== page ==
Mathematics + Poetry + J. M. Coetzee

August 18, 2009

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We’re used to seeing, usually in the New York Review of Books, J. M. Coetzee’s frequent book reviews. And we have first-hand experience (pdf) of what a great job the Notices of the American Mathematical Society does with its book reviews section.
Still, it was a surprise to learn from the complete review that these two reliable patterns of the book reviewing world had combined in such an unexpected way. But perhaps it shouldn’t have been surprising at all, because the book Coetzee reviews in the new issue of Notices (pdf) is all about a similar sort of well suited yet not wholly expected pair. About Strange Attractors: Poems of Love and Mathematics, Coetzee opines that “there are a priori grounds for thinking of poetry and mathematics together, as two rarefied forms of symbolic activity based on the power of the human mind to detect hidden analogies. In other words, an anthology like Strange Attractors, which brings together a hundred and fifty poems with some degree of mathematical content, makes more a priori sense than, say, a collection of famous speeches with some mathematical content.”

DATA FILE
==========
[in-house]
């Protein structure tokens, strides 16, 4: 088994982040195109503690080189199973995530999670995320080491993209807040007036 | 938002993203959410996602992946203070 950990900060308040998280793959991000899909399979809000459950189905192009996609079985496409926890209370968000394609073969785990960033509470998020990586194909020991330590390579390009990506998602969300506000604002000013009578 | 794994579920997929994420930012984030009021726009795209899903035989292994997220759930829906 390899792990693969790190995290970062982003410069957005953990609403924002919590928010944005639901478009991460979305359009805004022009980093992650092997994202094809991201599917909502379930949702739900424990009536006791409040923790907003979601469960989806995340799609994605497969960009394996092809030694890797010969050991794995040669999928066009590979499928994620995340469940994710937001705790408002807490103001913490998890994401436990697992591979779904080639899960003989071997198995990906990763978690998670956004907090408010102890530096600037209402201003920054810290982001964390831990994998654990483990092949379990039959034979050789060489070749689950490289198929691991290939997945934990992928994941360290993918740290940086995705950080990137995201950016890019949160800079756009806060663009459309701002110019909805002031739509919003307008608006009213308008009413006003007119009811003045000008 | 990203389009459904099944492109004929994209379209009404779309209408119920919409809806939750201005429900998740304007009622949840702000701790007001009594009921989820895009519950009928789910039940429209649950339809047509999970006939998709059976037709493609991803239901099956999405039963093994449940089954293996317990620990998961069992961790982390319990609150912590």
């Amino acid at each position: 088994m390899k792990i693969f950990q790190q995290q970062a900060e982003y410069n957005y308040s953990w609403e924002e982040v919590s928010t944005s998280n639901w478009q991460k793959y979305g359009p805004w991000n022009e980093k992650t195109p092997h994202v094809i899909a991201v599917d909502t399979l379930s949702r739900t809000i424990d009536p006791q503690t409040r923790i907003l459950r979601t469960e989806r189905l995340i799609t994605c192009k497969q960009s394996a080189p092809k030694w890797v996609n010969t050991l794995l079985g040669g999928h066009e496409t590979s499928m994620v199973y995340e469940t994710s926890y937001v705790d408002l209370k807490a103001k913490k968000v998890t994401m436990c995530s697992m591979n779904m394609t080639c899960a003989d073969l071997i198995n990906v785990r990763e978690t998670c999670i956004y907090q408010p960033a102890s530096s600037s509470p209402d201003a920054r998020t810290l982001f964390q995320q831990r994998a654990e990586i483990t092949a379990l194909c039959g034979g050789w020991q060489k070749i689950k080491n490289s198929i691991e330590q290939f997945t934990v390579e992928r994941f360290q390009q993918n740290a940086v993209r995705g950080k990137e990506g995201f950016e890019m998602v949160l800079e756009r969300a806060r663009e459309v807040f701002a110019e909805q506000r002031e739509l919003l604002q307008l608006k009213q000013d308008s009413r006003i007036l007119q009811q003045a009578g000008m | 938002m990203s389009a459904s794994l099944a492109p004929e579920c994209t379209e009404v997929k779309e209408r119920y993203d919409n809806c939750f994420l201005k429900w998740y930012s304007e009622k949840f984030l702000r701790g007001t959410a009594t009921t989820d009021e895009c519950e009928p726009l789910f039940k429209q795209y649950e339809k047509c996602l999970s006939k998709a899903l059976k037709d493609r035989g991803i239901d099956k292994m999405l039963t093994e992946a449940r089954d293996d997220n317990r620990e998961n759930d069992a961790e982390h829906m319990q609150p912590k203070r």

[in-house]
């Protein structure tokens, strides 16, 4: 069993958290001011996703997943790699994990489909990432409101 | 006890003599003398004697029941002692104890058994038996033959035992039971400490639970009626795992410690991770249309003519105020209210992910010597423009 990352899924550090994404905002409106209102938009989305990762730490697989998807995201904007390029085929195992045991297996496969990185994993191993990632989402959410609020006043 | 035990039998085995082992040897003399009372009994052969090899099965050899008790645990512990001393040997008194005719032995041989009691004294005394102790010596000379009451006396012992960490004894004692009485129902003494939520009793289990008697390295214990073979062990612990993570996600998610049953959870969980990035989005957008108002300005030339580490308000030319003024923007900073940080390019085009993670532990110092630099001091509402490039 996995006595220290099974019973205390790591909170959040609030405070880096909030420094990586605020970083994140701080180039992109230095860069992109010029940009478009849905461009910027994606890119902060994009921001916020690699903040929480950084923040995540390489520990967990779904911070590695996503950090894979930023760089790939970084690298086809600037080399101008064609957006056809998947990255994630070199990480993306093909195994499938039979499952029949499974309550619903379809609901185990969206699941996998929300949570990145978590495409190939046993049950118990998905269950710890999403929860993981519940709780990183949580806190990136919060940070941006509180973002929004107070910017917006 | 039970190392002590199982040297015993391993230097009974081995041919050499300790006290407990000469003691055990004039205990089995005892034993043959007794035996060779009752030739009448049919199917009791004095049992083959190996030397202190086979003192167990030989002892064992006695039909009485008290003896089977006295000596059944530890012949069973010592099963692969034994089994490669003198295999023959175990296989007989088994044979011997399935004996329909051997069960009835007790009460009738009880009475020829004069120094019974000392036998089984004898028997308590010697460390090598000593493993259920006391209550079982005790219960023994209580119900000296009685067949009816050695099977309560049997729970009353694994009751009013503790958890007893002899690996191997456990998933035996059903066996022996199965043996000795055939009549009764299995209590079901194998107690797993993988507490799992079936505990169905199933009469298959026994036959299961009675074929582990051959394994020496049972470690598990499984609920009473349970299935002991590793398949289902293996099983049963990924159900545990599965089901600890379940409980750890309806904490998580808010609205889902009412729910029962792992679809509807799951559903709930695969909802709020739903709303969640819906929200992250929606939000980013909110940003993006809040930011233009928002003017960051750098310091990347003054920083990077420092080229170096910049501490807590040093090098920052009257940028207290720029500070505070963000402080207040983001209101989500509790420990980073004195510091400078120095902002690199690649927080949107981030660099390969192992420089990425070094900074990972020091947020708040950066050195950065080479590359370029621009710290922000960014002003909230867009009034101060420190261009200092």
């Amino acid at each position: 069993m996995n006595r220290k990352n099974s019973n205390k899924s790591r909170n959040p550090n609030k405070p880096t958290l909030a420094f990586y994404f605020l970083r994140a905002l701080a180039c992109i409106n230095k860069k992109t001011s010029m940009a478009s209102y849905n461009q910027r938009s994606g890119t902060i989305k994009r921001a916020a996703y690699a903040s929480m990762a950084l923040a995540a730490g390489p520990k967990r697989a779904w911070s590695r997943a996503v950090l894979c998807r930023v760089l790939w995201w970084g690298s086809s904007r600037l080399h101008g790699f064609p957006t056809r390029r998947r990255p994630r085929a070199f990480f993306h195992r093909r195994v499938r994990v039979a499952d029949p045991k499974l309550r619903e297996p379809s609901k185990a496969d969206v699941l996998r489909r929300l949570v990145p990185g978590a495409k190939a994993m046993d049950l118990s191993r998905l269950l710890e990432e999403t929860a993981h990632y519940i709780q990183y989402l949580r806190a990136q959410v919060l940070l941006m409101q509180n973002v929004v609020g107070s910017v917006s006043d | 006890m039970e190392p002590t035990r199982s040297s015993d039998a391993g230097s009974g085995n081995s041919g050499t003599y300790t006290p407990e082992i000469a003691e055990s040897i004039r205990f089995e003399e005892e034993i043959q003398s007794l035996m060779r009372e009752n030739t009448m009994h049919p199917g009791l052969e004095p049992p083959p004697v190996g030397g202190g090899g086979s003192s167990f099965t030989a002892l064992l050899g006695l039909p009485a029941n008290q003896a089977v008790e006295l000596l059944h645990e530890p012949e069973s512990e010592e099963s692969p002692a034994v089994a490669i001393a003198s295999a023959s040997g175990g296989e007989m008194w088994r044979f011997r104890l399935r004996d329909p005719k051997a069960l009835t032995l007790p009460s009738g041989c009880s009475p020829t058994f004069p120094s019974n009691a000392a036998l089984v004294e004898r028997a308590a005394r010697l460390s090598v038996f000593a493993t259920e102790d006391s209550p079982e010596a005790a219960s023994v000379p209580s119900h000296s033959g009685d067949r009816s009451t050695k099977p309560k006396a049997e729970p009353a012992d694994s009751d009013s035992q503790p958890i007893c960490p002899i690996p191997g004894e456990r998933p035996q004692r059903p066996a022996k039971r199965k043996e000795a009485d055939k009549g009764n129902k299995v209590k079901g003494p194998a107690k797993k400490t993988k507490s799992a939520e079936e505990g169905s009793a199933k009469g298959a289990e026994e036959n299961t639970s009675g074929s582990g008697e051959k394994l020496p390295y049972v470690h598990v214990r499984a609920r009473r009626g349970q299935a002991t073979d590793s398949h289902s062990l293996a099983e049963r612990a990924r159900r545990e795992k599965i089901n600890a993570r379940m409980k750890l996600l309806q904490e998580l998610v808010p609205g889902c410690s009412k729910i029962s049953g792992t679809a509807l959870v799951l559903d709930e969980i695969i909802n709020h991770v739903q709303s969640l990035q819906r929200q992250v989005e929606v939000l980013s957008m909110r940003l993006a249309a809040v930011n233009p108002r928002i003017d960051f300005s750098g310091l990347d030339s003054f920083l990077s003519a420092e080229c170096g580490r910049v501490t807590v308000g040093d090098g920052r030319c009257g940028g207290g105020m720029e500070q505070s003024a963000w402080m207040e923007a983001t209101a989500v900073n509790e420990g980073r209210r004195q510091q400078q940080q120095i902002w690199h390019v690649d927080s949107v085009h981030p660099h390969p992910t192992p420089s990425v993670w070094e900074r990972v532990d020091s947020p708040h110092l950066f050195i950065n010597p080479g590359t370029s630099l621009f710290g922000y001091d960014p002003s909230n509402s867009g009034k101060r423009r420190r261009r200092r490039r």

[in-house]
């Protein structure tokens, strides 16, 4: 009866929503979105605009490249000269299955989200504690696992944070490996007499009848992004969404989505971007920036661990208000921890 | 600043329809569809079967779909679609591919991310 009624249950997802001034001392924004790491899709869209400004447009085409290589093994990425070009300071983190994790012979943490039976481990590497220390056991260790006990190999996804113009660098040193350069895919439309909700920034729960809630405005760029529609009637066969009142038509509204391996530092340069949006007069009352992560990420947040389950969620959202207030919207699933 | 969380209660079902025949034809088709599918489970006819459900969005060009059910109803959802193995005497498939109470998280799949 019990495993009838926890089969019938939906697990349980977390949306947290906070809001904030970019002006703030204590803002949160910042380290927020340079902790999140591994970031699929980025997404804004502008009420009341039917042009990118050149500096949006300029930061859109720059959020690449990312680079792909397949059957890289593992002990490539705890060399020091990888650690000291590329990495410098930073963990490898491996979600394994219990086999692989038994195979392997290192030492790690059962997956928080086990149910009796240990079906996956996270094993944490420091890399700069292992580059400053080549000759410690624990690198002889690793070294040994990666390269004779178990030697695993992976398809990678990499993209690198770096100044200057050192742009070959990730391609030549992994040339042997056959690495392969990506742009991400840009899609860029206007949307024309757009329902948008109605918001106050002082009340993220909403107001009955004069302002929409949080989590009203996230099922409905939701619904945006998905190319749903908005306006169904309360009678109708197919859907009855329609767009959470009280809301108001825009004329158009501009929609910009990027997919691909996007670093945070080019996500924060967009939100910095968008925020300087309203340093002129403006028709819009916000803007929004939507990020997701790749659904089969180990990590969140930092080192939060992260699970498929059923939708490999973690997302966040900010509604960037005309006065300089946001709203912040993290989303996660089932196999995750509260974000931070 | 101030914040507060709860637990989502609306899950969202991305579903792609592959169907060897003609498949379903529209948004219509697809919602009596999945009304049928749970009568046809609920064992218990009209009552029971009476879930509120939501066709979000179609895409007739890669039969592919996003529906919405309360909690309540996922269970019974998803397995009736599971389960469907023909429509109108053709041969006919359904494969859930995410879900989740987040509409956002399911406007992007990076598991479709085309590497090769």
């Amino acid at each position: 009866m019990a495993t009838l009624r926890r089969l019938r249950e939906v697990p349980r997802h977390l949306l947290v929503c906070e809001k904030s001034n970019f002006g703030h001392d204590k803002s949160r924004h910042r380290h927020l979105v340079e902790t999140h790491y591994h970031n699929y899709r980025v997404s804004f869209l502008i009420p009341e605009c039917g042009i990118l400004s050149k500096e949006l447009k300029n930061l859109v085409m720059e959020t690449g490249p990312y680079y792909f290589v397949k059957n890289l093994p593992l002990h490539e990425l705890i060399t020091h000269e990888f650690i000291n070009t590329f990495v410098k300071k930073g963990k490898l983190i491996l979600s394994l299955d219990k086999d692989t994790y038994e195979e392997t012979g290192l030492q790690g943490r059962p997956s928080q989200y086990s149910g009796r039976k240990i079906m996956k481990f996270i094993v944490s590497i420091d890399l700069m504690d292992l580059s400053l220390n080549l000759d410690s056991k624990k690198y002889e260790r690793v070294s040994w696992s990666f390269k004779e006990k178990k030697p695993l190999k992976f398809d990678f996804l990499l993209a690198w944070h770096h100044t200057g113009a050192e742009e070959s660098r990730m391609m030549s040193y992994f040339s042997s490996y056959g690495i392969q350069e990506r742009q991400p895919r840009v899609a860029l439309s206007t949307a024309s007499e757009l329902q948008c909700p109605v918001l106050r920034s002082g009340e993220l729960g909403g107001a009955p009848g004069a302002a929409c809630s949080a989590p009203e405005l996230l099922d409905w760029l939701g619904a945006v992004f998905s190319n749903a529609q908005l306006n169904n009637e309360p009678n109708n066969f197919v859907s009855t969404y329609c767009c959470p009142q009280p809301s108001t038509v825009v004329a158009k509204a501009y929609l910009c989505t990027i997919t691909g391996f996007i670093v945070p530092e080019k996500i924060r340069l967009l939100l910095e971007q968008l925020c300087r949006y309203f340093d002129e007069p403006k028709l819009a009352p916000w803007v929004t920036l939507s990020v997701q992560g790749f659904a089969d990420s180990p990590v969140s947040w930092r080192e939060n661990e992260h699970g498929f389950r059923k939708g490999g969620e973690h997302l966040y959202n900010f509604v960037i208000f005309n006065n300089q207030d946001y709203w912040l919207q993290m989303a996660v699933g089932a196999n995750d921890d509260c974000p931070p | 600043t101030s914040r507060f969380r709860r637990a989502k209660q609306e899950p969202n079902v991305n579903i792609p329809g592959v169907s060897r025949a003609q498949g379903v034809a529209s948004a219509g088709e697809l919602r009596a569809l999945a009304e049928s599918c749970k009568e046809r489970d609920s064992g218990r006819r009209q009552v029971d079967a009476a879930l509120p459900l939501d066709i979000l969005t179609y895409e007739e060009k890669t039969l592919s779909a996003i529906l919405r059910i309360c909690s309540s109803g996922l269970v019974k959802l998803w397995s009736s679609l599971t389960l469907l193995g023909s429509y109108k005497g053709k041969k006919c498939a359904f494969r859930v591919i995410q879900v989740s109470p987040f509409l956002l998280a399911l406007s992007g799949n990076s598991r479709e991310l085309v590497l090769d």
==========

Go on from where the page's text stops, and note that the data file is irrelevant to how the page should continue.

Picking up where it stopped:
Well worth reading for reasons beyond its novelty, the review (along with the small matter of that Nobel-winning oeuvre) reminds us for the nth time what a coup it is to have published books both by and about such a brilliant writer.

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